The Australian Imperial Force, first raised in 1914 for overseas war service, became better known by its initials - the "AIF". There was a distinct character to those who enlisted in the earliest months and who were destined to fight on Gallipoli. During the war the AIF took its place among the great armies of the world, on some of history's oldest battlefields. The Australians would attack at the Dardanelles, enter Jerusalem and Damascus, defend Amiens and Ypres, and swagger through the streets of Cairo, Paris, and London, with their distinctive slouch hats and comparative wealth of six shillings per day. However, the legend of the AIF is shrouded in myth and mystery. Was Beersheba the last great cavalry charge in history? Did the AIF storm the red light district of Cairo and burn it to ground while fighting running battles with the military police? Was the AIF the only all-volunteer army of World War I? Graham Wilson's Bully Beef and Balderdash shines an unforgiving light on these and other well-known myths of the AIF in World War I, arguing that these spectacular legends simply serve to diminish the hard-won reputation of the AIF as a fighting force. Graham Wilson mounts his own campaign to rehabilitate the historical reputation of the force and to demonstrate that misleading and inaccurate embellishment does nothing but hide the true story of Australia's World War I fighting army. Bully Beef and Balderdash deliberately tilts at some well loved windmills and, for those who cherish the mythical story of the AIF, this will not be comfortable reading. Yet, given the extraordinary truth of the AIF's history, it is certainly compelling reading.
Francis Graham Wilson
"A growing body of readers is rediscovering Francis Graham Wilson's tremendous contribution to the study of politics and humane learning. In this volume he offers an extensive assessment of the nature of politics and the search for order in Spanish politics, concentrating on the central figures who defended the Church and communities during the Spanish Civil War. The book argues for the uniqueness of Spain among the other countries of Europe. For Wilson, the most salutary attribute of Spanish politics is found in the assemblage of smaller groupings of the citizenry within the larger society in communities; and it is in the smaller association that the most important aspects of moral, social and political life were nurtured. Part 1 includes assessments of three eminent Spanish traditionalists, Juan Donoso Cortes, Jaime Balmes, and Menendez Pelayo, as well as studies of central figures from the period of the Spanish Civil War??Jose Antonio and Ramiro de Maeztu. The final chapters are taken from an unpublished book-length manuscript, ""An Anchor in the Latin Mind,"" that Wilson had completed at the time of his death in 1976, and was recently discovered by the editors. For Wilson, Latin thinkers possess advantages others do not??a political realism that can be reinvigorated. The recovery of Spanish traditionalism, according to this book, is dependent upon a return to the self-understanding of the ordering principles of Spanish politics and society. Wilson's affirmation of a Spanish traditionalist inheritance during his lifetime encouraged a return to authentic popular rule and a greater appreciation of Spanish achievements in politics and the moral life."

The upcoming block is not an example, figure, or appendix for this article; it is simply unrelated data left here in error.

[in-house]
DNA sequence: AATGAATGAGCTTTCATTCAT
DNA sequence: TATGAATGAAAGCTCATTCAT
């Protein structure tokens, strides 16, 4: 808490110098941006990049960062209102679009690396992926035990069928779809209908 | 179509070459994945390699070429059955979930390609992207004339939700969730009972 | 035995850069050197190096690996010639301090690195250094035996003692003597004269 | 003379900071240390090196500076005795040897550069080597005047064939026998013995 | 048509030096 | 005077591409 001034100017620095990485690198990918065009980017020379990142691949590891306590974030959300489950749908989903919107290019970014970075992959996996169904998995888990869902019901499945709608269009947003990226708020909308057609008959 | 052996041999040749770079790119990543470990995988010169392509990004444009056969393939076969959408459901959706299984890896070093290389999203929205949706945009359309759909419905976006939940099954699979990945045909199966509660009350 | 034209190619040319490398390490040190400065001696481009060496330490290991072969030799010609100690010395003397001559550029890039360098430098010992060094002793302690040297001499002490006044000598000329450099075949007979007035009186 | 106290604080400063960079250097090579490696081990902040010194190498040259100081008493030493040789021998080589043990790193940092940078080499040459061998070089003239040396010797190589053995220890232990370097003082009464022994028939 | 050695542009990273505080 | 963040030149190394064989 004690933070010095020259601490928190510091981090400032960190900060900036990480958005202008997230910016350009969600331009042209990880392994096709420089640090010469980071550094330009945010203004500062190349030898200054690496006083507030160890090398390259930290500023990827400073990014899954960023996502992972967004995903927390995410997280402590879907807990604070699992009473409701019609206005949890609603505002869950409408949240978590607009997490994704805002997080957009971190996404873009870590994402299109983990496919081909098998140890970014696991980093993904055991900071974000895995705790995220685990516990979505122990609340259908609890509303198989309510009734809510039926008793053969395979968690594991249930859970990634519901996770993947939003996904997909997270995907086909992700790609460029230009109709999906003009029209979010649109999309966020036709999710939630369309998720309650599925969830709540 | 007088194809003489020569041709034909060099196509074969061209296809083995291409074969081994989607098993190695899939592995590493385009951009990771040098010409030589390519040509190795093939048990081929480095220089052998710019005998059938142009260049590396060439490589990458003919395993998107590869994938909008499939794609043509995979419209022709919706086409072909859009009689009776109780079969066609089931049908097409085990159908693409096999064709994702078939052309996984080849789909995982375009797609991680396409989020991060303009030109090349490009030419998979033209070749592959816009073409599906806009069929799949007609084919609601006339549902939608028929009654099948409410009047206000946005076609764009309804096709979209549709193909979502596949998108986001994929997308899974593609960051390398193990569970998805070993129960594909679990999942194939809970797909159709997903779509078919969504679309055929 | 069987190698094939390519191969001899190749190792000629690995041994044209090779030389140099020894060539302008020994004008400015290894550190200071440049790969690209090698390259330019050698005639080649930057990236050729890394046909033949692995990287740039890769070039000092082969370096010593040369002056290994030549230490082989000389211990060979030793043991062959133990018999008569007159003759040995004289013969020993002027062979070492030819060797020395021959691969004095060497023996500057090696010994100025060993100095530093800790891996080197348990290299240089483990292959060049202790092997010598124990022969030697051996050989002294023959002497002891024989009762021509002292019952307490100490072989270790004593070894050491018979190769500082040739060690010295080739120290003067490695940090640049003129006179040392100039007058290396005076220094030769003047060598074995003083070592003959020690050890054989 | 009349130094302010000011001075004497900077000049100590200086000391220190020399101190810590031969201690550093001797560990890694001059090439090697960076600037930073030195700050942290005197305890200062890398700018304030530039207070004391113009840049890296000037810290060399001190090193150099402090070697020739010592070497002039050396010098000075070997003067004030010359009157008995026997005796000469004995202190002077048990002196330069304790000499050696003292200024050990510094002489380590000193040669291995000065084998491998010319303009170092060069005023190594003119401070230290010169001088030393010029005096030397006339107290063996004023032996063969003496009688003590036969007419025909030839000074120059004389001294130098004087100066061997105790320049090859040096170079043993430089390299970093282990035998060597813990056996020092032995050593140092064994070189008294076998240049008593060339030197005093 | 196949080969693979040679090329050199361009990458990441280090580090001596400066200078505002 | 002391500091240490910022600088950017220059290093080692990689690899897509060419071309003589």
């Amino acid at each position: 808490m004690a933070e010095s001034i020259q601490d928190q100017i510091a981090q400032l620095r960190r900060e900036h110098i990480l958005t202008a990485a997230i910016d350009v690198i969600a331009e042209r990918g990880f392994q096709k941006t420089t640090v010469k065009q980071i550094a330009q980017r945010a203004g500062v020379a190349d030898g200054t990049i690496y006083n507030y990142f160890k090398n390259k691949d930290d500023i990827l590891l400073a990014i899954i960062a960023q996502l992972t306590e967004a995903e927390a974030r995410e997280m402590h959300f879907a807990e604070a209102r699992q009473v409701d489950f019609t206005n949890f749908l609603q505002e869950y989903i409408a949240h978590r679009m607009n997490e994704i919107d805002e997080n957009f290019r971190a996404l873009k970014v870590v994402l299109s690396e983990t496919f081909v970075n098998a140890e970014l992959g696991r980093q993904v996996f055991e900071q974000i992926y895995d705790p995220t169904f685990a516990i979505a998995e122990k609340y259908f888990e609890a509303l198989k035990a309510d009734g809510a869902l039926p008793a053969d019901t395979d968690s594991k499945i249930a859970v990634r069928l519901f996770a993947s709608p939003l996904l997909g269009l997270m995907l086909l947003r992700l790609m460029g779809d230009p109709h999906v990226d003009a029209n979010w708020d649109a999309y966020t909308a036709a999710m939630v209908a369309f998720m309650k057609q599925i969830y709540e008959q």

Graham Wilson
Raped and reduced to working in a brothel to keep her baby, unwed, teenage mother, Lizzie, forges a new life for herself and her child in the Kimberley region of Australia. But can she evade her persecutors and ultimately bring to them to justice?

This is a story of a girl from inner Sydney. Her family is poor, her father dies when she is nine, life is hard. But her courage rises above adversity. It is story of her struggle to survive and make a life of her own, first as a prostitute, then with her child in a remote outback town.

This is the second book in the series, "Old Balmain House" and begins in the same house as the first book and continues part of the story of Sophie, the girl who vanished half a century ago. Lizzie, aged eight, meets Sophie, the girl who lived in the same bedroom as a child. Sophie becomes her friend.

When Lizzie turns fifteen Sophie tries to warn her not to go in a car with three older boys.
Lizzie ignores her warning and is brutally raped by these three men.

Lizzie becomes pregnant and is determined to keep her child. She leaves Sydney and goes to Melbourne, to have and keep her baby. Here, penniless and desperate, she become a prostitute the only way she can support herself. She is discovered and the authorities try to take her child.

She flees to Broome, a small town in the furthest corner of of Australia. Here she assumes the role of widow with a small child and settles into this friendly town. Her life is good until a man from her former life finds her and threatens to expose her or harm her child.

She runs again. On a remote desert road her car breaks down. Without water, with her six year old daughter beside her, they face death from thirst. Help comes in an unexpected way. She takes refuge in a local aboriginal community.

Her school friend from Balmain, now a journalist, seeks retribution from the the men who raped Lizzie many years ago and have continued their ways with others. Now, as successful business men, they seek to use the law to deny justice.